Street Woman

Street Woman

Street Woman

Street Woman

Excerpt

For a long time, the social sciences were silent on the topic of the criminality of women. It was a silence that lasted a quarter of a century, from the publication of Otto Pollak The Criminality of Women in 1950 to the appearance in 1975 of Freda Adler Sisters in Crime and Rita James Simon Women and Crime . The particular thematic interpretations advanced by Adler and Simon instantly captured the interest of the media and stimulated their colleagues to attempt to specify further or refute their findings. Their efforts were pathbreaking, then, and for that reason they are important. That their original theorizing may have led much of the interested public as well as some of their colleagues down an intellectual dead-end street, however, has only recently become apparent.

Both works elaborate a theme that links increases in the criminality of women in the United States since the late 1960s to the contemporary "women's movement." Simon attributes a dramatic rise in crimes against property committed by women to an objective change in the circumstances of women made possible by the women's movement: recent increases in their labor force participation. Adler, on the other hand, attributes what she sees as a general increase in the criminality of women to a subjective change: recent shifts in sex role attitudes and orientations. Both explanations have been shown to have serious flaws and this fact is an impetus for the advancement of alternative explanations.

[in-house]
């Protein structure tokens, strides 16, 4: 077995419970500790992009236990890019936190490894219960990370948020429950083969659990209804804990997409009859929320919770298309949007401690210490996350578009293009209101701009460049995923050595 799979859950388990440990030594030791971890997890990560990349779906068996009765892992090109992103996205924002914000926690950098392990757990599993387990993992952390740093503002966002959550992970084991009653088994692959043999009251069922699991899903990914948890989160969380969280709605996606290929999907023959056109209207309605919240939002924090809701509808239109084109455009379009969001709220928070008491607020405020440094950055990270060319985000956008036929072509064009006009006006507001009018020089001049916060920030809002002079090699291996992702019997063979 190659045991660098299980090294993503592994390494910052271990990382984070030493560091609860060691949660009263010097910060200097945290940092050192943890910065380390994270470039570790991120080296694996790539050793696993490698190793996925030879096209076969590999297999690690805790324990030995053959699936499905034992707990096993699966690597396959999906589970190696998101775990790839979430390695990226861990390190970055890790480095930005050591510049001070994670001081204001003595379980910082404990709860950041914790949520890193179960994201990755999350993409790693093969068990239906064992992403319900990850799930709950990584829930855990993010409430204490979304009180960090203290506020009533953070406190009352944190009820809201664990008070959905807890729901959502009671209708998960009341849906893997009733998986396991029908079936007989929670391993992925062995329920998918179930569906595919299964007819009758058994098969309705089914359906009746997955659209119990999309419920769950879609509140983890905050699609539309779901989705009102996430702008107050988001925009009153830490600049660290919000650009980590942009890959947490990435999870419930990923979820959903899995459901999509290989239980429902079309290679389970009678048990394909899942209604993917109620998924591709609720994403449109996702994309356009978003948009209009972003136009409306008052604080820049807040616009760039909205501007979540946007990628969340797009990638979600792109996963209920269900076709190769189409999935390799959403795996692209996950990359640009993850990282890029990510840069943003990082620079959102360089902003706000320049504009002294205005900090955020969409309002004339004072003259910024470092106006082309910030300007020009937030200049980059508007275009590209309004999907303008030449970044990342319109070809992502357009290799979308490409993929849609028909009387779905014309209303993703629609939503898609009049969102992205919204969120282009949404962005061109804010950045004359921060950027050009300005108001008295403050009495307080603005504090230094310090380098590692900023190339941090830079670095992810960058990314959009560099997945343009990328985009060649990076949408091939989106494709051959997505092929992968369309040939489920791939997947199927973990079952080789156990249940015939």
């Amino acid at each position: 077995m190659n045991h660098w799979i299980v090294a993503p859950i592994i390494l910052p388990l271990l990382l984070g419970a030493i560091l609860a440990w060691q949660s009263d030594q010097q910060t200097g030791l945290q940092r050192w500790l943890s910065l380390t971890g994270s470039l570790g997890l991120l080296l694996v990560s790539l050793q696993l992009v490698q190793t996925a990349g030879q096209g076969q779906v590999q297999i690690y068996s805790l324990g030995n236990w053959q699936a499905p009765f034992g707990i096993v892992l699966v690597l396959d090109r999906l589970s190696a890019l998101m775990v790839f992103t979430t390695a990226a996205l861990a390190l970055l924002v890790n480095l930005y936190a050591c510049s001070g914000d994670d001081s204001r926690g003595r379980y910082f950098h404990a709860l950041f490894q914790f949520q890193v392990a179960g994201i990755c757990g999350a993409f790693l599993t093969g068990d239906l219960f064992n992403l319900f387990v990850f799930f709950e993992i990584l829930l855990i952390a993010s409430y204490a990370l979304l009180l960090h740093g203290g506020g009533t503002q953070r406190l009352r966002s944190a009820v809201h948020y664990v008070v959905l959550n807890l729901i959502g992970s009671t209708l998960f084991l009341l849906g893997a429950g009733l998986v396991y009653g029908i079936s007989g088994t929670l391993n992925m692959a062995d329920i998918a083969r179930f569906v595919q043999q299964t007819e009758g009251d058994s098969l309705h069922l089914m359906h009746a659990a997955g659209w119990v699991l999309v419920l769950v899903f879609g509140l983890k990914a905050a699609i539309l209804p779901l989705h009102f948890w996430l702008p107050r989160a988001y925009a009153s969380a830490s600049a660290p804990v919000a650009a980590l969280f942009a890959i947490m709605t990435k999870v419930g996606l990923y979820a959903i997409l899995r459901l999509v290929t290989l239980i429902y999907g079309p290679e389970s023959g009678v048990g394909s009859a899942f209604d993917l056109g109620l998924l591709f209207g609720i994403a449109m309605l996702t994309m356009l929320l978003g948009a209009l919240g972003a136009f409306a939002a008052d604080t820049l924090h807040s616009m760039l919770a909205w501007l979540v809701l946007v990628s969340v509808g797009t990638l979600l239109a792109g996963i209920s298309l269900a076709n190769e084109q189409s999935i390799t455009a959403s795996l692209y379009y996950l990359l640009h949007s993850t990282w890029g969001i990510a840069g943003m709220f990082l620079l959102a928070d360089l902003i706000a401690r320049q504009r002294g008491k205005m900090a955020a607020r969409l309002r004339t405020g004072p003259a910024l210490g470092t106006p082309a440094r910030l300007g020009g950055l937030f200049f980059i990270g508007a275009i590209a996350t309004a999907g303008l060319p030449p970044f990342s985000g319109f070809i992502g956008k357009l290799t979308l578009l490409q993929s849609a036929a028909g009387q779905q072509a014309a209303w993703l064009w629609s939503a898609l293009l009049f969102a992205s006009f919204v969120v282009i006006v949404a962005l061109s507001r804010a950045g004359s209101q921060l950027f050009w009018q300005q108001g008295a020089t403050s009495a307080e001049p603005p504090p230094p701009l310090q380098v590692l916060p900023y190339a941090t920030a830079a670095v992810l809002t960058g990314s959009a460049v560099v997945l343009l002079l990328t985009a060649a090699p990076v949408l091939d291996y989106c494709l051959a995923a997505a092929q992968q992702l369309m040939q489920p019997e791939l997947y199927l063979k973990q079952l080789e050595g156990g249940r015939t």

Search by... Author
Show... All Results Primary Sources Peer-reviewed

Oops!

An unknown error has occurred. Please click the button below to reload the page. If the problem persists, please try again in a little while.